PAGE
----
A few weeks back, Dan and I attended Startup Mixology, a one-day conference on starting and running a successful business. Plenty of good advice was given. One piece stuck out to me and was mentioned more than once by the different presenters: evaluate and validate your idea.
Sounds simple, right? When you’re in those first stages, where you have that idea. That spark. The A-Ha moment. You realize you’ve got something special and you’re going to take over the world… it’s easy to get caught in the moment and forge ahead thinking people are going to flock to sign up for your service or purchase your product.
But we all know that not every idea is worth pursuing. Some can rightfully be considered throw-away projects. One-offs. Built for tinkering around with some fancy new client-side library. Others turn into businesses. Real business. Profits, expenses, employees…
Before that happens, talk to people. Ask them for feedback about the idea. The vision. The problem. Start marketing your idea before you start coding. Set up an AdWords campaign and drive some traffic to a landing page you threw together in a few hours and get ’em on an email list. Then decide if the idea is worth working on.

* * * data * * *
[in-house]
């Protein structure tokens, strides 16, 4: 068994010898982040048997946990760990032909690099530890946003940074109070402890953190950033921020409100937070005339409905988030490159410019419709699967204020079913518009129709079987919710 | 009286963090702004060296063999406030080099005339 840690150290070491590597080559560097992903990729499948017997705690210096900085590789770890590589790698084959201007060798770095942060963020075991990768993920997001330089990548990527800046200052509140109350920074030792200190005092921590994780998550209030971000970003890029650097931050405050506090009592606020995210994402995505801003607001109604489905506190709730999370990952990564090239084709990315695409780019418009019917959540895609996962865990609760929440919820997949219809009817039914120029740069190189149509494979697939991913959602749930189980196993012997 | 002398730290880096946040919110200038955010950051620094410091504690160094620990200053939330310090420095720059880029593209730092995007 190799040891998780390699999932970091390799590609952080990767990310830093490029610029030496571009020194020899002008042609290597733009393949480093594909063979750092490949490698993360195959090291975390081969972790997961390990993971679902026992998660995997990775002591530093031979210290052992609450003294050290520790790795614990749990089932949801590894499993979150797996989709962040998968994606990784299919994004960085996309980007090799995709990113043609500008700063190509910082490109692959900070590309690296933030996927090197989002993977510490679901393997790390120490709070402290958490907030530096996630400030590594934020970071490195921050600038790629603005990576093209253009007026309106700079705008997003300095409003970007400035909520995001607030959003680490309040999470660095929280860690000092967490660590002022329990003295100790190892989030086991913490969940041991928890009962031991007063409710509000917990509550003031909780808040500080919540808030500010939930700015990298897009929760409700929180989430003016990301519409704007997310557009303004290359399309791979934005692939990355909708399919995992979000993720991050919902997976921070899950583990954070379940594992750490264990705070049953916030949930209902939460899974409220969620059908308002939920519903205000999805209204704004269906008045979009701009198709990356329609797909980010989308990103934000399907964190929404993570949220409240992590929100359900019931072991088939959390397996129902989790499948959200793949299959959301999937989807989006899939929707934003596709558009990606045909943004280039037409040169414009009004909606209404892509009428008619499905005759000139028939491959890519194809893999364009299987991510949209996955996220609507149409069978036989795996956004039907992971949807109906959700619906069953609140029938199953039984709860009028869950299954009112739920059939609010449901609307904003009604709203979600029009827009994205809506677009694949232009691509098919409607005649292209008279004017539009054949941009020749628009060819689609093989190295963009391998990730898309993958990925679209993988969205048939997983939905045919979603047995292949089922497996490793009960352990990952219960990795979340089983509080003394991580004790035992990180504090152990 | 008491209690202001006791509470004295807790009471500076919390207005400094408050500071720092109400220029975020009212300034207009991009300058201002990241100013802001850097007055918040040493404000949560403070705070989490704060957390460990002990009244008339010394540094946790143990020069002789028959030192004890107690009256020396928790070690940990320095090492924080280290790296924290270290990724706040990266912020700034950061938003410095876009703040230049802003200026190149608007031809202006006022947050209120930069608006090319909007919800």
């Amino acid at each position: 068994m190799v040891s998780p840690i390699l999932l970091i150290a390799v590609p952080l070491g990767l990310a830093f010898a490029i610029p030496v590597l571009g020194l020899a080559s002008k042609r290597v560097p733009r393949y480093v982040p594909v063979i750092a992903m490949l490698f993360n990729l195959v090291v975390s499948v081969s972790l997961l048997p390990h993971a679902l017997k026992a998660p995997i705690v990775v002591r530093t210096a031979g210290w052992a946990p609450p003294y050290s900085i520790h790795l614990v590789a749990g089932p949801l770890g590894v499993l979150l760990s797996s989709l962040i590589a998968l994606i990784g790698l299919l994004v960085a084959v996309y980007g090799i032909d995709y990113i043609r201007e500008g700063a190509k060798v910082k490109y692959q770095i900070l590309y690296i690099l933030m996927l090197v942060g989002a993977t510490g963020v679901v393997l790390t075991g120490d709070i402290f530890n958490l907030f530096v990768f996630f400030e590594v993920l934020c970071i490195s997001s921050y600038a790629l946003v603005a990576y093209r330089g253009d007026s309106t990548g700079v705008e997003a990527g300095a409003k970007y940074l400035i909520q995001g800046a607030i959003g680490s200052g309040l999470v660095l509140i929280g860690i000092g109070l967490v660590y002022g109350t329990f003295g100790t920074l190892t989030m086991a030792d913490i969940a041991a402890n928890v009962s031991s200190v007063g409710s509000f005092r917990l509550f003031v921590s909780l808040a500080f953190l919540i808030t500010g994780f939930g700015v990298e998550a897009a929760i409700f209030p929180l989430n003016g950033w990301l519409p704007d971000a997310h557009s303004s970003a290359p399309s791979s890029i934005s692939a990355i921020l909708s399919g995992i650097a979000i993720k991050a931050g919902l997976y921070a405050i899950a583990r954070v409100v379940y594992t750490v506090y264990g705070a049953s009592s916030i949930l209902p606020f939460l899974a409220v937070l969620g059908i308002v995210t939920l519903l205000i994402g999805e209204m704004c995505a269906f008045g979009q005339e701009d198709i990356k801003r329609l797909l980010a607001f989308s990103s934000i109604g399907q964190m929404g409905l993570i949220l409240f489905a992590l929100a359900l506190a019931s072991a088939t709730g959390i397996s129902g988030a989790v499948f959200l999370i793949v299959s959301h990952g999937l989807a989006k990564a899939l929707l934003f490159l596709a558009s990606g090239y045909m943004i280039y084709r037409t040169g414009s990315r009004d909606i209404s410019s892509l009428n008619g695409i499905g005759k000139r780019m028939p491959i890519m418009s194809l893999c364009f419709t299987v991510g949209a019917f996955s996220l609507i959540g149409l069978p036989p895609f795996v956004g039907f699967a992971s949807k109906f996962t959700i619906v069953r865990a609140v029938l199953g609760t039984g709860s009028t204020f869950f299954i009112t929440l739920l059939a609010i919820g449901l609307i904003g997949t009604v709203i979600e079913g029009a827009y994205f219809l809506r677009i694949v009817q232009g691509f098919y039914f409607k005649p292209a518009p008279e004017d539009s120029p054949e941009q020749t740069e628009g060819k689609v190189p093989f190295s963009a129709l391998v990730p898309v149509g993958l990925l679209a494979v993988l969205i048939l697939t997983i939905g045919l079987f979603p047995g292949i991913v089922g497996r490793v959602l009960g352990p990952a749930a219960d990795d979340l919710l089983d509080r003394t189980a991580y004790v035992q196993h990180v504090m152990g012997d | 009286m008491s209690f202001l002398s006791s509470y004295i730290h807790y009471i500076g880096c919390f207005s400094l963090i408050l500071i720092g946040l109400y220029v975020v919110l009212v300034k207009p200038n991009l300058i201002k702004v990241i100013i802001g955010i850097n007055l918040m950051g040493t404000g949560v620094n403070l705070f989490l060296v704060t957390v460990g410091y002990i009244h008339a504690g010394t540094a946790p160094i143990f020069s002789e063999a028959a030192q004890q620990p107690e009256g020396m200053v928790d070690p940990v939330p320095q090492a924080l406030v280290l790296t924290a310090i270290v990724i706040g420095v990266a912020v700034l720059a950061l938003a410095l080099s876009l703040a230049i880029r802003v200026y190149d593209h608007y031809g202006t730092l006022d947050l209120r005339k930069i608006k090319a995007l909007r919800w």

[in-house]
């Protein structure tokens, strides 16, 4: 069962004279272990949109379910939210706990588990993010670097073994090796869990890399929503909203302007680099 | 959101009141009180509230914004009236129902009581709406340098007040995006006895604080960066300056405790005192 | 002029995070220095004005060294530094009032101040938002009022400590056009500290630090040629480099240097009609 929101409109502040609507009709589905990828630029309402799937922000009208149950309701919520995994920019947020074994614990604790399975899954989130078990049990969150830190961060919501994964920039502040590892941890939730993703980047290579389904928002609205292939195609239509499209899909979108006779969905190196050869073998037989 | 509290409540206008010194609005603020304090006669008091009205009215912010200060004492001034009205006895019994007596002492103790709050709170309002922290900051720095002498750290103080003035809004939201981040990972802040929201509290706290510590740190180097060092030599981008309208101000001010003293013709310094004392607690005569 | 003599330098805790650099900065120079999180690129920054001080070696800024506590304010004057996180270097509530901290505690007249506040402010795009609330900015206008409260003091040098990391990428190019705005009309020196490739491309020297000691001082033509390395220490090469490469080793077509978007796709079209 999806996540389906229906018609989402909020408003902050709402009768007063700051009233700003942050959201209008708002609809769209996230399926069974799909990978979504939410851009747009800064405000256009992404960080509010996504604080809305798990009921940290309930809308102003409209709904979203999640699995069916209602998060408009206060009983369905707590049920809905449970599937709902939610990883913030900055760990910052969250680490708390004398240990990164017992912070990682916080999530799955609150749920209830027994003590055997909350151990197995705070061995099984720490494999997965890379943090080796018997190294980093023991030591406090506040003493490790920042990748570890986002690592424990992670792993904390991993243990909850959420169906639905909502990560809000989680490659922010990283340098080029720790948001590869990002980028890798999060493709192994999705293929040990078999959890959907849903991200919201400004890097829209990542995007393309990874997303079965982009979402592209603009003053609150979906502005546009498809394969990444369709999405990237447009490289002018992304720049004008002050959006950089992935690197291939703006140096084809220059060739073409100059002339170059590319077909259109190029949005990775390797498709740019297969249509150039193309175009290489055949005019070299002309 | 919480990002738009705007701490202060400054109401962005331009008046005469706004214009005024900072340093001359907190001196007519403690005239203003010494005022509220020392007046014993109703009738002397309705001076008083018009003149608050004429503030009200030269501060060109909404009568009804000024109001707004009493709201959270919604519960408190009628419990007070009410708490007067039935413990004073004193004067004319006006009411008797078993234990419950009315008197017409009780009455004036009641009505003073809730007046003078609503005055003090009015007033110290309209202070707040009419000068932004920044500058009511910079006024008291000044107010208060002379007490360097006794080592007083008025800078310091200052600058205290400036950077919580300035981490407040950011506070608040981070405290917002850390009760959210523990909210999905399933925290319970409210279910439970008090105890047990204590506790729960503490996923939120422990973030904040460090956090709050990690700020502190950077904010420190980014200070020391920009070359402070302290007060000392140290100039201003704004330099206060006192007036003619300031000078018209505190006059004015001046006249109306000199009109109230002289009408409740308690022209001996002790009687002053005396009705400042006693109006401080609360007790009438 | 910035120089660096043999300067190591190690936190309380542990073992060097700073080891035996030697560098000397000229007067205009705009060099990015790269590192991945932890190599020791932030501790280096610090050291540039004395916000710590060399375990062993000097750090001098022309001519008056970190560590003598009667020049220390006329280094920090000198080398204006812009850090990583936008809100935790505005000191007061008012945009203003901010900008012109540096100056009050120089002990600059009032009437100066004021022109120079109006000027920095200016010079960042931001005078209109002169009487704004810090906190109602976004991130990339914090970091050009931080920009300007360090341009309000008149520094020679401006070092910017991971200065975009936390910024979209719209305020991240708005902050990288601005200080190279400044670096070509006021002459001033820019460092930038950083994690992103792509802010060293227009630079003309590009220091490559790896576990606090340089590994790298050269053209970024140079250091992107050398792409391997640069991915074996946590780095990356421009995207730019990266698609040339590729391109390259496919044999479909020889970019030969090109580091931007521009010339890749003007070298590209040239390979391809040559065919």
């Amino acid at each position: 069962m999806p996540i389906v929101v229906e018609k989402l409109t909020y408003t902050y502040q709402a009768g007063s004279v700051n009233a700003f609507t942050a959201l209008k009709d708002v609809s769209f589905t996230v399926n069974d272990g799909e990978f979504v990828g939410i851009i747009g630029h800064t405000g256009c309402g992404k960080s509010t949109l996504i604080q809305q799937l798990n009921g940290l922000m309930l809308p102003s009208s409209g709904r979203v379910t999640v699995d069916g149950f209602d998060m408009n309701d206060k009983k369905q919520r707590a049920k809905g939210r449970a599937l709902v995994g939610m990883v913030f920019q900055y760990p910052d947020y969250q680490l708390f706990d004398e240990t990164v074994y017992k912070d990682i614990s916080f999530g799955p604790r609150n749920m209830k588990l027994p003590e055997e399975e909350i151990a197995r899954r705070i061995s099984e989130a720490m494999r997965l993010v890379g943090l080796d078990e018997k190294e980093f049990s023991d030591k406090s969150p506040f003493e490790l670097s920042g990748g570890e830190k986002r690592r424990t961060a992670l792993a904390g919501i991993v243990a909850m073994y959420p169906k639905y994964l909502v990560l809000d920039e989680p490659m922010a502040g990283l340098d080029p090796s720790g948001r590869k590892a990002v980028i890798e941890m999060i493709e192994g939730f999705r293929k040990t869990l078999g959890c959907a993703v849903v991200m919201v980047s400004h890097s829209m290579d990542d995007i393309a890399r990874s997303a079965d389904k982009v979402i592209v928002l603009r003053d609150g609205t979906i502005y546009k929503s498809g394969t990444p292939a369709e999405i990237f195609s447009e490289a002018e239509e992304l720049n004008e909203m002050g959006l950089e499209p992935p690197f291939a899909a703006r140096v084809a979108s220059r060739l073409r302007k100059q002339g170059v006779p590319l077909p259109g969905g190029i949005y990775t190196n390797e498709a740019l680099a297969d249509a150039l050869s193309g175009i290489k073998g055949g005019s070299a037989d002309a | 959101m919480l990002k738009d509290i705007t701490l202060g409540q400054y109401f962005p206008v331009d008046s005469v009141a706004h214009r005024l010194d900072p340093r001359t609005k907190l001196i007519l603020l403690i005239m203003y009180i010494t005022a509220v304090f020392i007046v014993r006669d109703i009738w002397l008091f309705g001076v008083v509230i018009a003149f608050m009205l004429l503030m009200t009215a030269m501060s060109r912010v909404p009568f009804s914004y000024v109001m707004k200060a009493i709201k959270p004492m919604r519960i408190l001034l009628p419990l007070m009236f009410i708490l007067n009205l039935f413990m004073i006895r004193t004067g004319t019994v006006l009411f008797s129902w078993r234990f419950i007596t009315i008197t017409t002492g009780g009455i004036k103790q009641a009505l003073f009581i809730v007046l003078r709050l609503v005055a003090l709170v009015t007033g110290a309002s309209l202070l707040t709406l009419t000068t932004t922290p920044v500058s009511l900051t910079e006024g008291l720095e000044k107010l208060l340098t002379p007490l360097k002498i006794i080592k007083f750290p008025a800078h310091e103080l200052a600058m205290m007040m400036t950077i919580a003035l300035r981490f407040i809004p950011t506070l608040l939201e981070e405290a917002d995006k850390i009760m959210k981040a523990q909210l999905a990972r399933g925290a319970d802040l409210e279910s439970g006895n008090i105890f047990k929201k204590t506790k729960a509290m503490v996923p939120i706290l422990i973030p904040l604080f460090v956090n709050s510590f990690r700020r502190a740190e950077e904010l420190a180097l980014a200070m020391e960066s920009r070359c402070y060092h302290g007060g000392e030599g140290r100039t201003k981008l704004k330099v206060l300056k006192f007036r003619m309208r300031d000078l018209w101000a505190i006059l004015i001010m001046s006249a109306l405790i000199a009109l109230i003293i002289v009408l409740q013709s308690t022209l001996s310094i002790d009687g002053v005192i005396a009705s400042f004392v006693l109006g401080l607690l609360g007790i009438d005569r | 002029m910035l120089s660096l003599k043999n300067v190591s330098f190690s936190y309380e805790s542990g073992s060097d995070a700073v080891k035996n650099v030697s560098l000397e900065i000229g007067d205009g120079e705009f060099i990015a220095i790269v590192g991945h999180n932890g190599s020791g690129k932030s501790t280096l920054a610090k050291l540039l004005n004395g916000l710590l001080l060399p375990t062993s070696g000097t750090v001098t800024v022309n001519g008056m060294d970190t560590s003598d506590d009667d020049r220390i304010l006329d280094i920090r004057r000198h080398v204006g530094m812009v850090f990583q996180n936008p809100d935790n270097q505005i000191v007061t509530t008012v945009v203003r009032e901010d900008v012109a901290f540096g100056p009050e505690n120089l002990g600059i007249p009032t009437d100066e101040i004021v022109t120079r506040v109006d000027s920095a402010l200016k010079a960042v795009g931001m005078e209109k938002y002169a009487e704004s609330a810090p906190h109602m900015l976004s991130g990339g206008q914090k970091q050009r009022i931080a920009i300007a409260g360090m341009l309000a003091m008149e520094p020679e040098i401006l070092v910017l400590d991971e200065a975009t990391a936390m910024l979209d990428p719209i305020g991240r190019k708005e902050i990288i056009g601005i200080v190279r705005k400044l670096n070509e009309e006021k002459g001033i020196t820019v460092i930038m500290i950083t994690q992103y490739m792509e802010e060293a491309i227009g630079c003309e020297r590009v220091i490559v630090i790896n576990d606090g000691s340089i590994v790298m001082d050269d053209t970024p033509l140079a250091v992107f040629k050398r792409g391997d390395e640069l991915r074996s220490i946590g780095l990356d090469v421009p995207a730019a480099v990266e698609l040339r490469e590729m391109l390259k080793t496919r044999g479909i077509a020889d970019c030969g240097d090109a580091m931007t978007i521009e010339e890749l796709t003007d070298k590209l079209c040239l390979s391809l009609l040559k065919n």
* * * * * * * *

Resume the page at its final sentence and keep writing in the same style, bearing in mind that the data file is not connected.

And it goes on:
Practice What You Preach
My wife is an avid knitter, following in her mother and grandmother’s footsteps.
Different knitting projects require different sets of needles. They vary in their gauge, length, shape, and materials from which they are made. Your project requires Bamboo circular needles, size US 7, 48 inches? Makes my head spin… think of all the permutations!
So when my mother-in-law calls to see if we have a specific set of needles, as she does from time-to-time, we started thinking about ways to make the process simpler. More efficient. Easier. Enter Knitting Knot.
I could have hacked out an ugly but functional prototype that night. But the best learning is by doing. So we took a step back. Registered knittingknot.com. Built out a coming-soon page. Setup adwords. Spread the word. Did the Twitter thing. And now we’re working on getting feedback.
This feels incredibly unnatural for me. My first inclination is to jump in and code. That’s what I know. That’s what I do for a living. Let’s build something. Screw talking to people… I’d rather spend my time coding, then come out of left field hopefully making a splash on Hacker News, only to disappear onto Page 2 of your Instapaper account.
I’ve spent $50 on ads and have a decent trickle of traffic to Knitting Knot, along with a budding email list. If time were money, I could have spent a half-hour building a prototype. But I still wouldn’t be any closer to knowing if people wanted my solution to the problem.